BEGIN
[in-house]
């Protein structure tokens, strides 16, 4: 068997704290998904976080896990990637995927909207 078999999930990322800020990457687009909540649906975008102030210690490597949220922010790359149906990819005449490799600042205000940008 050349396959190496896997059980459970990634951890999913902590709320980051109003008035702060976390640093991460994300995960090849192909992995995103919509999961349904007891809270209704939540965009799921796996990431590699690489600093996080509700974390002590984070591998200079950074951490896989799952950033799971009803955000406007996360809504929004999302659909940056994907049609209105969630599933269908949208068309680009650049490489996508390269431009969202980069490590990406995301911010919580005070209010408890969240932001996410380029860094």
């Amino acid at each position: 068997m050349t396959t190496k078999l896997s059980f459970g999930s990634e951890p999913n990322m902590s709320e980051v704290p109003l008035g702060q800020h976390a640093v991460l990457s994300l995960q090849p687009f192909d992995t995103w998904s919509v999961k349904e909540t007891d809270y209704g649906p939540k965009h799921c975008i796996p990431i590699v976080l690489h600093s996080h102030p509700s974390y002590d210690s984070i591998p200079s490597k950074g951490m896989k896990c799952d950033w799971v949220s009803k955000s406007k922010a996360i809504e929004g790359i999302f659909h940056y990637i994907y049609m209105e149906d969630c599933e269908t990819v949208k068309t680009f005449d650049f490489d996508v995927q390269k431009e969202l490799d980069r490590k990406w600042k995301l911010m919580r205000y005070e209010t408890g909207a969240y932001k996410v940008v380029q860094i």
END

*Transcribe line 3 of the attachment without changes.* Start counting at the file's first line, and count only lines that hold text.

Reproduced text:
């Amino acid at each position: 068997m050349t396959t190496k078999l896997s059980f459970g999930s990634e951890p999913n990322m902590s709320e980051v704290p109003l008035g702060q800020h976390a640093v991460l990457s994300l995960q090849p687009f192909d992995t995103w998904s919509v999961k349904e909540t007891d809270y209704g649906p939540k965009h799921c975008i796996p990431i590699v976080l690489h600093s996080h102030p509700s974390y002590d210690s984070i591998p200079s490597k950074g951490m896989k896990c799952d950033w799971v949220s009803k955000s406007k922010a996360i809504e929004g790359i999302f659909h940056y990637i994907y049609m209105e149906d969630c599933e269908t990819v949208k068309t680009f005449d650049f490489d996508v995927q390269k431009e969202l490799d980069r490590k990406w600042k995301l911010m919580r205000y005070e209010t408890g909207a969240y932001k996410v940008v380029q860094i």